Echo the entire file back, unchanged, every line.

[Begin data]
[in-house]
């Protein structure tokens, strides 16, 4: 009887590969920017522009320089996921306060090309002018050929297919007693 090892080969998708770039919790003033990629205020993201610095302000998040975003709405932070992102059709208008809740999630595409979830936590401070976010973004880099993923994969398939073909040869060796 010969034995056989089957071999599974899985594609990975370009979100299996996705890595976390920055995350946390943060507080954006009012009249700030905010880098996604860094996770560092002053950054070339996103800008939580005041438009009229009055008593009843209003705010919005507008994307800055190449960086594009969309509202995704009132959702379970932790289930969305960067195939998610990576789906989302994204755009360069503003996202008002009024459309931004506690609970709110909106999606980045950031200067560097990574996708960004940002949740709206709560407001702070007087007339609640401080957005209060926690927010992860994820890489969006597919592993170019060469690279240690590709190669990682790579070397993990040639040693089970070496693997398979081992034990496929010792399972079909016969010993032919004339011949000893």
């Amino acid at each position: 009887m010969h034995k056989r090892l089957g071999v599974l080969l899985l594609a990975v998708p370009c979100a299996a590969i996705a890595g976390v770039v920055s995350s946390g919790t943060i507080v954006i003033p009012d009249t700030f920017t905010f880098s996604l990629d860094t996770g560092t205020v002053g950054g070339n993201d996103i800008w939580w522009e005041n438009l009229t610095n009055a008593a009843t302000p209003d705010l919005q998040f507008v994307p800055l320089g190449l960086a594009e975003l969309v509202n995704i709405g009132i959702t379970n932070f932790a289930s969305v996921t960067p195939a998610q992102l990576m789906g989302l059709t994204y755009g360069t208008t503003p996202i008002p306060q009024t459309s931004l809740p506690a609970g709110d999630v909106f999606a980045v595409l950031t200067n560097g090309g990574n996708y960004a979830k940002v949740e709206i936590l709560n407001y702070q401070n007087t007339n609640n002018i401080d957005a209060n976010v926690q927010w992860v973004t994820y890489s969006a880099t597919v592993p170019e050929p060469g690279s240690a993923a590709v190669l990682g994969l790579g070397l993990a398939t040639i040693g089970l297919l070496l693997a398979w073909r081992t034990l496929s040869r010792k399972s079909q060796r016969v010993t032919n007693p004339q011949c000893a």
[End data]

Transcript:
[in-house]
């Protein structure tokens, strides 16, 4: 009887590969920017522009320089996921306060090309002018050929297919007693 090892080969998708770039919790003033990629205020993201610095302000998040975003709405932070992102059709208008809740999630595409979830936590401070976010973004880099993923994969398939073909040869060796 010969034995056989089957071999599974899985594609990975370009979100299996996705890595976390920055995350946390943060507080954006009012009249700030905010880098996604860094996770560092002053950054070339996103800008939580005041438009009229009055008593009843209003705010919005507008994307800055190449960086594009969309509202995704009132959702379970932790289930969305960067195939998610990576789906989302994204755009360069503003996202008002009024459309931004506690609970709110909106999606980045950031200067560097990574996708960004940002949740709206709560407001702070007087007339609640401080957005209060926690927010992860994820890489969006597919592993170019060469690279240690590709190669990682790579070397993990040639040693089970070496693997398979081992034990496929010792399972079909016969010993032919004339011949000893």
């Amino acid at each position: 009887m010969h034995k056989r090892l089957g071999v599974l080969l899985l594609a990975v998708p370009c979100a299996a590969i996705a890595g976390v770039v920055s995350s946390g919790t943060i507080v954006i003033p009012d009249t700030f920017t905010f880098s996604l990629d860094t996770g560092t205020v002053g950054g070339n993201d996103i800008w939580w522009e005041n438009l009229t610095n009055a008593a009843t302000p209003d705010l919005q998040f507008v994307p800055l320089g190449l960086a594009e975003l969309v509202n995704i709405g009132i959702t379970n932070f932790a289930s969305v996921t960067p195939a998610q992102l990576m789906g989302l059709t994204y755009g360069t208008t503003p996202i008002p306060q009024t459309s931004l809740p506690a609970g709110d999630v909106f999606a980045v595409l950031t200067n560097g090309g990574n996708y960004a979830k940002v949740e709206i936590l709560n407001y702070q401070n007087t007339n609640n002018i401080d957005a209060n976010v926690q927010w992860v973004t994820y890489s969006a880099t597919v592993p170019e050929p060469g690279s240690a993923a590709v190669l990682g994969l790579g070397l993990a398939t040639i040693g089970l297919l070496l693997a398979w073909r081992t034990l496929s040869r010792k399972s079909q060796r016969v010993t032919n007693p004339q011949c000893a």